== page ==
In plugging, the material in front of the projectile from the face to the back fails IN ONE PIECE by being force out of the projectile's path out the plate back, either as a cork-like plug or by being torn in the middle and folded back to the sides as thick petals, all as one solid piece of material the total plate thickness deep. This can be approximated by a flat-nosed projectile slicing out a disk of armor like a cookie cutter, but it also occurs in moderately-thick plates hit by pointed projectiles when the resistance is primarily by tearing open in the center over the tip of the point and wedging the hole open by petal-formation, that is, by pushing the plate material forward as it splits open in the center and then having it bend to the sides, since it is still attached to the armor ringing the impact site.

• For the plate thickness T, the plug will not move at all (it is assumed to be incompressible) until the applied force is greater than Fr, the resistance force, and thus allows the entire plug to move as one piece.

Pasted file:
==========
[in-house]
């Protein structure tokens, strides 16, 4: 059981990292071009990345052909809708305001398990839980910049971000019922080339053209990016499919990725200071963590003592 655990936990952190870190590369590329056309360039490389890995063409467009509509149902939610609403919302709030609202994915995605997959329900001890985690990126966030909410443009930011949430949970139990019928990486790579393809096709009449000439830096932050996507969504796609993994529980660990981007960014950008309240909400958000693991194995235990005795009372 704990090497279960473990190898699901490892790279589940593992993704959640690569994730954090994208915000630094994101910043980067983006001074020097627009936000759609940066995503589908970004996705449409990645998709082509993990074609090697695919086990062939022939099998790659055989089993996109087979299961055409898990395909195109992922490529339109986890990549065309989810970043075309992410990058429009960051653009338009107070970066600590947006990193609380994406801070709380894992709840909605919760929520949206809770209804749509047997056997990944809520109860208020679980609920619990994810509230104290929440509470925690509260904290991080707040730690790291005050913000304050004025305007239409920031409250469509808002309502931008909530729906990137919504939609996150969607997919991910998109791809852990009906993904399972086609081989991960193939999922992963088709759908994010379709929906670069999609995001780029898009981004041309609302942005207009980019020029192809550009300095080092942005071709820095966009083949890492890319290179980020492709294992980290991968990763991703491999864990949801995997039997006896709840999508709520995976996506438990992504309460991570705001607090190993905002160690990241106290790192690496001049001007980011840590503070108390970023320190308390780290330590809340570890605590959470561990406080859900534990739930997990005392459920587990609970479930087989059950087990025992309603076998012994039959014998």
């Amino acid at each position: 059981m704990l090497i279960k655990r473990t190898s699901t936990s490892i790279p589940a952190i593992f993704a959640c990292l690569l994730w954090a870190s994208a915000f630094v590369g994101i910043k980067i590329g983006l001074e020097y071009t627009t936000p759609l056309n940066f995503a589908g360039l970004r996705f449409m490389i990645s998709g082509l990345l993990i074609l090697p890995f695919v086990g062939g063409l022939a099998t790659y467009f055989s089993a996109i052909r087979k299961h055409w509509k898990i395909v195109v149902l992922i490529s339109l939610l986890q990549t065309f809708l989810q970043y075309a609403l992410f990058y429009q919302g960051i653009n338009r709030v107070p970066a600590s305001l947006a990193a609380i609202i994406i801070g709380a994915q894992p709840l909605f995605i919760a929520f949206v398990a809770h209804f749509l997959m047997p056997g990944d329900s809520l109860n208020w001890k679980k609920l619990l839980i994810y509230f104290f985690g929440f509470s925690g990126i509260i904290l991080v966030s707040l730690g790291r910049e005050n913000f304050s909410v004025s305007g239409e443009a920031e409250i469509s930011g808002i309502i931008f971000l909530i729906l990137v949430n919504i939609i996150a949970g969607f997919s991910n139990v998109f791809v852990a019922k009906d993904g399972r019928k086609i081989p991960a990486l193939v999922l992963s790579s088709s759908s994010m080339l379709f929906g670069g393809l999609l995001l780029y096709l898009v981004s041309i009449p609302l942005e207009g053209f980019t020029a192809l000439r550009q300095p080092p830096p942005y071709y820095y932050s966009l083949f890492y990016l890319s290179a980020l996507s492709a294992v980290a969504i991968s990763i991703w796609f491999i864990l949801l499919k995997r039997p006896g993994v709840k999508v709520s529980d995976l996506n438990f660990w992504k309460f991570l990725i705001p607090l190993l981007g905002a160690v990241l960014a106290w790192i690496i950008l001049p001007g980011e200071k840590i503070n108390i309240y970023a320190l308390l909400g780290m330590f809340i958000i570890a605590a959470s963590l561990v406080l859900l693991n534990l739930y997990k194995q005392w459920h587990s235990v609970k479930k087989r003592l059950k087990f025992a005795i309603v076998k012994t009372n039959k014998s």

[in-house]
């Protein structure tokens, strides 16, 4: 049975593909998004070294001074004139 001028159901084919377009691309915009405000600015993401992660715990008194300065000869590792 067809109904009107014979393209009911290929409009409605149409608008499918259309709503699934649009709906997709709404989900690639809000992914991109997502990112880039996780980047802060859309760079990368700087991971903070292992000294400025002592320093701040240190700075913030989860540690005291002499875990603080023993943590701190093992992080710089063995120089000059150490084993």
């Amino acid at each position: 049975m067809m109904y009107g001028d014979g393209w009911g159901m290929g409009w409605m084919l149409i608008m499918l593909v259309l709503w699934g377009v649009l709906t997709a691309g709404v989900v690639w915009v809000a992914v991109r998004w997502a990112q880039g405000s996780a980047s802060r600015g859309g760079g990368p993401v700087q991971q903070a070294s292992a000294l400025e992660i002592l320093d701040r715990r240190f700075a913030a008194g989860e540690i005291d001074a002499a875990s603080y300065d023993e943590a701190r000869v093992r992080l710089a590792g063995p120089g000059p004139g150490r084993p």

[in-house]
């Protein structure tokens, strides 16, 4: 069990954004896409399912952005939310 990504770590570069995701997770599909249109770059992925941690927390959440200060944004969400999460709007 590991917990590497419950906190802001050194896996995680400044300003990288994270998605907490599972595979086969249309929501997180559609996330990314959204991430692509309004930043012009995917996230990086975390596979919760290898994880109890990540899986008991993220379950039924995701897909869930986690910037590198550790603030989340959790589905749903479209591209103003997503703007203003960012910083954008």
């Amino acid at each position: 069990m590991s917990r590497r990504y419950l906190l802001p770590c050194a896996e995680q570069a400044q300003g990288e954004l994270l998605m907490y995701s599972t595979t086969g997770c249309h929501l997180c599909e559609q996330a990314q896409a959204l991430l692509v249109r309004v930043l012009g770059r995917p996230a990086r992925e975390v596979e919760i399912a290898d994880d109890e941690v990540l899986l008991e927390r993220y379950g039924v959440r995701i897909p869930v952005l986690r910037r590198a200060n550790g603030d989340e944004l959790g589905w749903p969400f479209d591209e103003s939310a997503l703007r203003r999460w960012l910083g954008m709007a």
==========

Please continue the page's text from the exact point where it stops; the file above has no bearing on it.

• Fr, the resistance force is friction resistance along the sides of the plug, like a cork in the bottle.
• Assume that, like a cork in the bottle, the friction resistance along sides of the plug to be pushed out is constant everywhere (reasonable enough), so that the resistance force Fr = KrT for some constant Kr. (The thicker the plug, the  more resistant force it exerts.)
• The Kinetic Energy required to push the plug is the amount of distance moved (its thickness T) against a resistance force (KrT), so Work = KrTT = KrT2.
• The KE available is the projectile's motion energy KE = (0.5)(Projectile Mass M)V2
• To barely penetrate the plate, they are equal: (0.5)MV2 = KrT2
• Since damage is effectively depth of penetration T, then it is proportional to the square root of Kinetic Energy.

Another similar analysis can be found here - http://forums.sjgames.com/showthread.php?p=135955. I quote:

"It depends on what sort of material is being penetrated. This gets complicated, but the short answer is that

• For materials that respond elastically, the depth of penetration is roughly proportional to the square root of the energy.